2. While it is tempting to organize a hundred new initiatives, programs and courses, my sense is that, more than ever, pastors need to be doing the regular work of ministry: praying for our city and our congregations, teaching God’s word more clearly and accurately than ever before, and individually discipling and caring for souls, always pointing people towards our one true hope, Jesus Christ.
3. We need to keep watch over our own souls: these are exciting times, but they are also challenging times. The demands of ministry have grown exponentially in the last 12 months. Many young people are suffering PTSD from what they saw and witnessed over the last year. Many families are experiencing deep divisions along political lines. Familial tension and fractures that have been there for years are coming to the surface. It is a wonderful opportunity to be a minister of the great Physician and Shepherd at a time like this. But we need to watch our own souls, carefully making sure we are being ministered to by Christ himself.
My greatest prayer for myself, my church, and this great and wonderful city is found in 2 Corinthians 4: 5-6. Paul says: “For what we proclaim is not ourselves, but Jesus Christ as Lord, with ourselves as your servants for Jesus’ sake. For God, who said, ‘Let light shine out of darkness,’ has shone in our hearts to give the light of the knowledge of the glory of God in the face of Jesus Christ.”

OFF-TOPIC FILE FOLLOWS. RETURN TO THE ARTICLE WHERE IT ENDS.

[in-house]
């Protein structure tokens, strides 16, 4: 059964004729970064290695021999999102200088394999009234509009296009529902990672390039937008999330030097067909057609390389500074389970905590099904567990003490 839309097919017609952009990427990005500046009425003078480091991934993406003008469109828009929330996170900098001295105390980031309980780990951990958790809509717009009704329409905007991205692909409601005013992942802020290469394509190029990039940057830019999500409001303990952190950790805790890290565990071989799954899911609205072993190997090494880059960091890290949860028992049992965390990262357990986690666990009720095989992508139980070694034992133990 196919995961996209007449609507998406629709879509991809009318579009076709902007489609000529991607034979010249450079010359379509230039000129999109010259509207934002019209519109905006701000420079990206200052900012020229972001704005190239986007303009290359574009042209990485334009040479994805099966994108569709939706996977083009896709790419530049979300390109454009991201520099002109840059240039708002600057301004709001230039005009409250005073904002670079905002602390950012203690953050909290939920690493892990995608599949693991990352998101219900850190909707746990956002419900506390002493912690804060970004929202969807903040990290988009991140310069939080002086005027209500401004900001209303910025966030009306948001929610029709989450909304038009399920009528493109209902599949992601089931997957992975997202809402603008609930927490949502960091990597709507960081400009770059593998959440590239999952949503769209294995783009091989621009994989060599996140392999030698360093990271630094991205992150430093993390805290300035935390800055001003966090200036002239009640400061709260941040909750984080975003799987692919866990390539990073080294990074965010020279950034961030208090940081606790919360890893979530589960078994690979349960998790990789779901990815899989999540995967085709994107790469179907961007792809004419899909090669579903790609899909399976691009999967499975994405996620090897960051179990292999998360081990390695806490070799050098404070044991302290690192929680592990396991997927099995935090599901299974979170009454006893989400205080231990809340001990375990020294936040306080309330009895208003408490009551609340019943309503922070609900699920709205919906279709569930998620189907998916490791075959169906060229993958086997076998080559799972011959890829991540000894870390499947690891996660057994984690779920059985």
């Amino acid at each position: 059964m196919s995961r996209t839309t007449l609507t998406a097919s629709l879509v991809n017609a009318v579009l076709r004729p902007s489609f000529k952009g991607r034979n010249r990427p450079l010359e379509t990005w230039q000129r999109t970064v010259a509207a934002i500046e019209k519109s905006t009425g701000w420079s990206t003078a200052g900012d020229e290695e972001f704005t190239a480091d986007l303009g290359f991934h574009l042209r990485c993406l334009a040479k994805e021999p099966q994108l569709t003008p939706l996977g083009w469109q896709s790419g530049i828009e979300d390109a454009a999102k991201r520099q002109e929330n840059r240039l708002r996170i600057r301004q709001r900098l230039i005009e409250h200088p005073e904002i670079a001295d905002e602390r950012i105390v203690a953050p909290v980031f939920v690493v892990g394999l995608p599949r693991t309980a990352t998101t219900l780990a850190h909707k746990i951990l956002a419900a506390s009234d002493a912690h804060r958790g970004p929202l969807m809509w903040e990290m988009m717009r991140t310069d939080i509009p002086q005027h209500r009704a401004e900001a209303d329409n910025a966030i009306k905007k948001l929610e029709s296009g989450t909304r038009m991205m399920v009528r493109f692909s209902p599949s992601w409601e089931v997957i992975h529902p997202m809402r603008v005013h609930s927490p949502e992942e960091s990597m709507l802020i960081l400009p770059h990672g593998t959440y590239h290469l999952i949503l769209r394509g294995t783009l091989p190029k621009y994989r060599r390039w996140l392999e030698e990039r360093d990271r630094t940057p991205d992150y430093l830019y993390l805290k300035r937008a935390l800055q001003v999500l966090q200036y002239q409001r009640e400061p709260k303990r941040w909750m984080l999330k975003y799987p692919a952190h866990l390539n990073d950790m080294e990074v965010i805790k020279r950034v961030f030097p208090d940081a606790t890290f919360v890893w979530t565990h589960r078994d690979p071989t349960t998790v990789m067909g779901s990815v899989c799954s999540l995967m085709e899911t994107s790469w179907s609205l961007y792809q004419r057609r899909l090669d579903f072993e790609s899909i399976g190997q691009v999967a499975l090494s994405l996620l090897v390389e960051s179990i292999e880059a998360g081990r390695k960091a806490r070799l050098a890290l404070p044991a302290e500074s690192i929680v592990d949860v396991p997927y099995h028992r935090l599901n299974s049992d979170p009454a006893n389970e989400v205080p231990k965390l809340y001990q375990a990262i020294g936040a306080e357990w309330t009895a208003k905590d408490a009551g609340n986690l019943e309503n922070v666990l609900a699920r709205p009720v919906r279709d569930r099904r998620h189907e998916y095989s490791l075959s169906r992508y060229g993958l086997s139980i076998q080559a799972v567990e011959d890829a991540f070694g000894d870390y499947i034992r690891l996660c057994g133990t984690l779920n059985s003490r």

More than anything else, every citizen of Hong Kong – pastors, politicians, the person working in the red-light district – we all need the God who said “let light shine out of darkness.” We need him to shine the light of the knowledge of the glory of God, as seen in the person of Jesus Christ, deeply into our hearts. This light cannot shine through quick-fix programs or simple solutions; it will happen through a supernatural move of God and through the faithful witness of his people in this city who embrace suffering and who glory in the cross.
If you could join us in praying for Hong Kong, join us in this prayer: that we would have a greater revelation of the glory and the majesty of God, as seen in the person of Jesus and the cross. Then, true and lasting hope will come to this great city.
What does it look like for God’s light to shine brightly in times of darkness and distress?